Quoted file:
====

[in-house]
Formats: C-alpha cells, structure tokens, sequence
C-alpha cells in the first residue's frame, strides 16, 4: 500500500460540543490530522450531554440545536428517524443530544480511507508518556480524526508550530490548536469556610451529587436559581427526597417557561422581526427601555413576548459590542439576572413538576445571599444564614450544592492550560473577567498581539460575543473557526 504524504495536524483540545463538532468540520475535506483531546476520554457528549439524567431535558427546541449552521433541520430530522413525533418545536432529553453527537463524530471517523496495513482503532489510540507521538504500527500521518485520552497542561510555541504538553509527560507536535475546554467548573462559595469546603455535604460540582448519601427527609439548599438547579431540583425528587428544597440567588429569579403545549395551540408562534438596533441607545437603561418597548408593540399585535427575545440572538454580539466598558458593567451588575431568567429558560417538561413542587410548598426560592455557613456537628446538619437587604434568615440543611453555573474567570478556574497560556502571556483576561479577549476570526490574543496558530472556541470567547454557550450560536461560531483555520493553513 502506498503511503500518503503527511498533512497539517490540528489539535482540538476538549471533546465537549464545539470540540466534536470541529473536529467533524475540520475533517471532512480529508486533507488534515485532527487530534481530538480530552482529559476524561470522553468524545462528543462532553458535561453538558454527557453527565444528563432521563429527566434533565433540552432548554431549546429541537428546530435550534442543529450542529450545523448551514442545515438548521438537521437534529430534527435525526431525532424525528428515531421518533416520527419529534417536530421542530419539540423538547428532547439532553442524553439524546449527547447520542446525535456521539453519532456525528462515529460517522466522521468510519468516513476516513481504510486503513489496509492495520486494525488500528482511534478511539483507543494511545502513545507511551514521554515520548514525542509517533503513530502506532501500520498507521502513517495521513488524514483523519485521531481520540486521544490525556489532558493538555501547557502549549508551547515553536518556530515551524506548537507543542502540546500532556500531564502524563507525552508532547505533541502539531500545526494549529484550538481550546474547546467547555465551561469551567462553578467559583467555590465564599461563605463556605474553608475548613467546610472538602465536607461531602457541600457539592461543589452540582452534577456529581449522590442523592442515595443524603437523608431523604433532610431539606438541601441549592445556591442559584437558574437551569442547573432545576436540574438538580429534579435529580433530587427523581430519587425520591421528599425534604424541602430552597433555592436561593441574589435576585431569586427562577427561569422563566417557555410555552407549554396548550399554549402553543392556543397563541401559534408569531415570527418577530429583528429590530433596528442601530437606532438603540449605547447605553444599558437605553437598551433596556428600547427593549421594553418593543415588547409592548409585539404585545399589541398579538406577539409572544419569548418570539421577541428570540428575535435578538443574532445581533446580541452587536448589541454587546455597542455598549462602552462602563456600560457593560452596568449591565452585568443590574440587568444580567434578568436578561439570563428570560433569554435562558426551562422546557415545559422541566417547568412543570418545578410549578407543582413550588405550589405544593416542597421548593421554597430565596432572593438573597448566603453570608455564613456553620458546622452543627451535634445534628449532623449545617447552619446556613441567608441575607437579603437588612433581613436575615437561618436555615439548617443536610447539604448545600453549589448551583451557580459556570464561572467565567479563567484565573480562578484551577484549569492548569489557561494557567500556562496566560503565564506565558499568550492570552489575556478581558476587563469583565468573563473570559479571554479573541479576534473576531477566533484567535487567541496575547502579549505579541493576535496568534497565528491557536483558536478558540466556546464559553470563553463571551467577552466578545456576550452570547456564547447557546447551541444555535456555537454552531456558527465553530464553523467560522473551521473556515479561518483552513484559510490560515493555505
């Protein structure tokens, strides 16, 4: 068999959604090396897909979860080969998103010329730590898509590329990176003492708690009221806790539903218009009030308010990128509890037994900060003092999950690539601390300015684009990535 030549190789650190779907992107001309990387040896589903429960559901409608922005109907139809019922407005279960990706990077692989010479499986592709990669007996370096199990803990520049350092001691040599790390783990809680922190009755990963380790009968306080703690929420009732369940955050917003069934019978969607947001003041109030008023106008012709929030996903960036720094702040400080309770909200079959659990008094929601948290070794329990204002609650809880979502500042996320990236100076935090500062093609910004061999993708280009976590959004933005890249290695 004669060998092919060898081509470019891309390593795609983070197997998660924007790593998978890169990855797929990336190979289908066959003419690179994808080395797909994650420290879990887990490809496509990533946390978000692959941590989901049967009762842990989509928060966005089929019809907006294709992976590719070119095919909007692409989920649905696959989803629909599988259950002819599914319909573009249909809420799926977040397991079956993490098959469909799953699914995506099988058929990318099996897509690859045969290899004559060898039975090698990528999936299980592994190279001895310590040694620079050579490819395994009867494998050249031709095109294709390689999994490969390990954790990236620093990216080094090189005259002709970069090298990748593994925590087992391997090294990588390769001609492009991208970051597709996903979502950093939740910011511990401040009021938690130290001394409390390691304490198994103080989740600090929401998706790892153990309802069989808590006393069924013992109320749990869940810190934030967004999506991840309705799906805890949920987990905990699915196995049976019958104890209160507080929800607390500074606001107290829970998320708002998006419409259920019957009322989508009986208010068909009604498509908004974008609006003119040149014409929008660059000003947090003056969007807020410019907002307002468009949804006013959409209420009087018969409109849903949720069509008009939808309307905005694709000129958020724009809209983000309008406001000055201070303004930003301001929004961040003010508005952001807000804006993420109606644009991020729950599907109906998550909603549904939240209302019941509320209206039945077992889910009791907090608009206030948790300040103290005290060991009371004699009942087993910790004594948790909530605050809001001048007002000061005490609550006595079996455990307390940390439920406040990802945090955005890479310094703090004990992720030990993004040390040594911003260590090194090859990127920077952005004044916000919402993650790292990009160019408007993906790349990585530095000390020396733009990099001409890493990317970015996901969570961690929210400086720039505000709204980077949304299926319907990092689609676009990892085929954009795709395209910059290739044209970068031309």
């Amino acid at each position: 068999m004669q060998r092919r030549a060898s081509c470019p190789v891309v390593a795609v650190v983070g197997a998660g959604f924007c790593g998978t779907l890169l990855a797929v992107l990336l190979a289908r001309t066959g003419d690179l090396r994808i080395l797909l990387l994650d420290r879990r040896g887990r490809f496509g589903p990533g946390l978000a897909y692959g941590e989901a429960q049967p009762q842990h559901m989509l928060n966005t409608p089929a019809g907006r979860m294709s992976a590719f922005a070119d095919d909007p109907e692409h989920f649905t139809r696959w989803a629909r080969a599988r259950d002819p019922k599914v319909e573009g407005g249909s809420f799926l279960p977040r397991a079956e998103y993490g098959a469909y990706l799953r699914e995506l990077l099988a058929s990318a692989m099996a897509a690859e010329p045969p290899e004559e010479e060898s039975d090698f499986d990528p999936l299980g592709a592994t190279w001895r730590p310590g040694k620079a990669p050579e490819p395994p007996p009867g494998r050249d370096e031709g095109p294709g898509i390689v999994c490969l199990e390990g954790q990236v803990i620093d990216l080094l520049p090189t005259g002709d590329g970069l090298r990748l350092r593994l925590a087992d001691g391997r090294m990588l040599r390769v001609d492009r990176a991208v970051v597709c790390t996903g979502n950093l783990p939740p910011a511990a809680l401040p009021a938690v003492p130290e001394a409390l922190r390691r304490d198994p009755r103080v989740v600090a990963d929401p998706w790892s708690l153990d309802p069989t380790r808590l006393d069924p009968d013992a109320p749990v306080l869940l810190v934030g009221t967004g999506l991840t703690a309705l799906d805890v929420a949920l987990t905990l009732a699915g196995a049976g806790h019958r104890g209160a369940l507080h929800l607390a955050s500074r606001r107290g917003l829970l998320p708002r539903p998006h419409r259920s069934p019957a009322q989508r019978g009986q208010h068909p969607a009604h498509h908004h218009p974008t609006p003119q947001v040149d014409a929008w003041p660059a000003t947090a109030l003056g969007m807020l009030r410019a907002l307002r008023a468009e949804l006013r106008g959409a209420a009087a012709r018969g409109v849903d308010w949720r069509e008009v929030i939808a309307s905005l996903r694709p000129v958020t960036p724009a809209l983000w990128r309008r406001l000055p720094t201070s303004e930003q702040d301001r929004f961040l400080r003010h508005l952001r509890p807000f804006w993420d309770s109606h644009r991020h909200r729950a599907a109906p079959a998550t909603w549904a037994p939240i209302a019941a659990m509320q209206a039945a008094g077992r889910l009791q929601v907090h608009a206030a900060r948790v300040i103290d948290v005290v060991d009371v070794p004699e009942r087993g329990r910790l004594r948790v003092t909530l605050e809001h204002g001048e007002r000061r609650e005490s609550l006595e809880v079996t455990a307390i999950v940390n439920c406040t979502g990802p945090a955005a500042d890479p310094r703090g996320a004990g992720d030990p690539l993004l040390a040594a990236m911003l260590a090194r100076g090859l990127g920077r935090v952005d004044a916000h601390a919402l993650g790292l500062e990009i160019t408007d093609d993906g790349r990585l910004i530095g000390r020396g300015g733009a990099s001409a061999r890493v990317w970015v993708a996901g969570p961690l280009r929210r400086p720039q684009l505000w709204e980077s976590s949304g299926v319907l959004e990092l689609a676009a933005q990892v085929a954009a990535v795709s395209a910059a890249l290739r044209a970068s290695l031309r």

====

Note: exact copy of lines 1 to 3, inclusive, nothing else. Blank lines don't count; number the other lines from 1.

[in-house]
Formats: C-alpha cells, structure tokens, sequence
C-alpha cells in the first residue's frame, strides 16, 4: 500500500460540543490530522450531554440545536428517524443530544480511507508518556480524526508550530490548536469556610451529587436559581427526597417557561422581526427601555413576548459590542439576572413538576445571599444564614450544592492550560473577567498581539460575543473557526 504524504495536524483540545463538532468540520475535506483531546476520554457528549439524567431535558427546541449552521433541520430530522413525533418545536432529553453527537463524530471517523496495513482503532489510540507521538504500527500521518485520552497542561510555541504538553509527560507536535475546554467548573462559595469546603455535604460540582448519601427527609439548599438547579431540583425528587428544597440567588429569579403545549395551540408562534438596533441607545437603561418597548408593540399585535427575545440572538454580539466598558458593567451588575431568567429558560417538561413542587410548598426560592455557613456537628446538619437587604434568615440543611453555573474567570478556574497560556502571556483576561479577549476570526490574543496558530472556541470567547454557550450560536461560531483555520493553513 502506498503511503500518503503527511498533512497539517490540528489539535482540538476538549471533546465537549464545539470540540466534536470541529473536529467533524475540520475533517471532512480529508486533507488534515485532527487530534481530538480530552482529559476524561470522553468524545462528543462532553458535561453538558454527557453527565444528563432521563429527566434533565433540552432548554431549546429541537428546530435550534442543529450542529450545523448551514442545515438548521438537521437534529430534527435525526431525532424525528428515531421518533416520527419529534417536530421542530419539540423538547428532547439532553442524553439524546449527547447520542446525535456521539453519532456525528462515529460517522466522521468510519468516513476516513481504510486503513489496509492495520486494525488500528482511534478511539483507543494511545502513545507511551514521554515520548514525542509517533503513530502506532501500520498507521502513517495521513488524514483523519485521531481520540486521544490525556489532558493538555501547557502549549508551547515553536518556530515551524506548537507543542502540546500532556500531564502524563507525552508532547505533541502539531500545526494549529484550538481550546474547546467547555465551561469551567462553578467559583467555590465564599461563605463556605474553608475548613467546610472538602465536607461531602457541600457539592461543589452540582452534577456529581449522590442523592442515595443524603437523608431523604433532610431539606438541601441549592445556591442559584437558574437551569442547573432545576436540574438538580429534579435529580433530587427523581430519587425520591421528599425534604424541602430552597433555592436561593441574589435576585431569586427562577427561569422563566417557555410555552407549554396548550399554549402553543392556543397563541401559534408569531415570527418577530429583528429590530433596528442601530437606532438603540449605547447605553444599558437605553437598551433596556428600547427593549421594553418593543415588547409592548409585539404585545399589541398579538406577539409572544419569548418570539421577541428570540428575535435578538443574532445581533446580541452587536448589541454587546455597542455598549462602552462602563456600560457593560452596568449591565452585568443590574440587568444580567434578568436578561439570563428570560433569554435562558426551562422546557415545559422541566417547568412543570418545578410549578407543582413550588405550589405544593416542597421548593421554597430565596432572593438573597448566603453570608455564613456553620458546622452543627451535634445534628449532623449545617447552619446556613441567608441575607437579603437588612433581613436575615437561618436555615439548617443536610447539604448545600453549589448551583451557580459556570464561572467565567479563567484565573480562578484551577484549569492548569489557561494557567500556562496566560503565564506565558499568550492570552489575556478581558476587563469583565468573563473570559479571554479573541479576534473576531477566533484567535487567541496575547502579549505579541493576535496568534497565528491557536483558536478558540466556546464559553470563553463571551467577552466578545456576550452570547456564547447557546447551541444555535456555537454552531456558527465553530464553523467560522473551521473556515479561518483552513484559510490560515493555505